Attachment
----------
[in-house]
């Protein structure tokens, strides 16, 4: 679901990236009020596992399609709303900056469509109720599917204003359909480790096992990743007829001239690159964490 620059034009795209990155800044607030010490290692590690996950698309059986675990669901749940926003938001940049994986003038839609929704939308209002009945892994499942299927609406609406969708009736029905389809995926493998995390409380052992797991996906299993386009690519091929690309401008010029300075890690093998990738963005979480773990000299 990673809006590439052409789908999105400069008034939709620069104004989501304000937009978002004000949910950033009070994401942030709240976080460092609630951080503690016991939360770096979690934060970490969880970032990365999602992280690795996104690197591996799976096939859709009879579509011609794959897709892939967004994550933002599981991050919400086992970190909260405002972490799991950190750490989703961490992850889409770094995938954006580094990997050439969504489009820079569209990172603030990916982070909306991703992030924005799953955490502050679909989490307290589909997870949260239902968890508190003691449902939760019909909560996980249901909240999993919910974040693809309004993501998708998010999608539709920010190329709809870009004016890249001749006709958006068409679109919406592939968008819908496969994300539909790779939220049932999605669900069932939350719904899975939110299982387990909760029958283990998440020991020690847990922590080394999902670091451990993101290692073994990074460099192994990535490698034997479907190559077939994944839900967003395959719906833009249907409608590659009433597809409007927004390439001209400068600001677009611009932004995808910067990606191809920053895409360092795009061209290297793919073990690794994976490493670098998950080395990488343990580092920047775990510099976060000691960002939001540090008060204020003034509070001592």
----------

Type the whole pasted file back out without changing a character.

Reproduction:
[in-house]
């Protein structure tokens, strides 16, 4: 679901990236009020596992399609709303900056469509109720599917204003359909480790096992990743007829001239690159964490 620059034009795209990155800044607030010490290692590690996950698309059986675990669901749940926003938001940049994986003038839609929704939308209002009945892994499942299927609406609406969708009736029905389809995926493998995390409380052992797991996906299993386009690519091929690309401008010029300075890690093998990738963005979480773990000299 990673809006590439052409789908999105400069008034939709620069104004989501304000937009978002004000949910950033009070994401942030709240976080460092609630951080503690016991939360770096979690934060970490969880970032990365999602992280690795996104690197591996799976096939859709009879579509011609794959897709892939967004994550933002599981991050919400086992970190909260405002972490799991950190750490989703961490992850889409770094995938954006580094990997050439969504489009820079569209990172603030990916982070909306991703992030924005799953955490502050679909989490307290589909997870949260239902968890508190003691449902939760019909909560996980249901909240999993919910974040693809309004993501998708998010999608539709920010190329709809870009004016890249001749006709958006068409679109919406592939968008819908496969994300539909790779939220049932999605669900069932939350719904899975939110299982387990909760029958283990998440020991020690847990922590080394999902670091451990993101290692073994990074460099192994990535490698034997479907190559077939994944839900967003395959719906833009249907409608590659009433597809409007927004390439001209400068600001677009611009932004995808910067990606191809920053895409360092795009061209290297793919073990690794994976490493670098998950080395990488343990580092920047775990510099976060000691960002939001540090008060204020003034509070001592």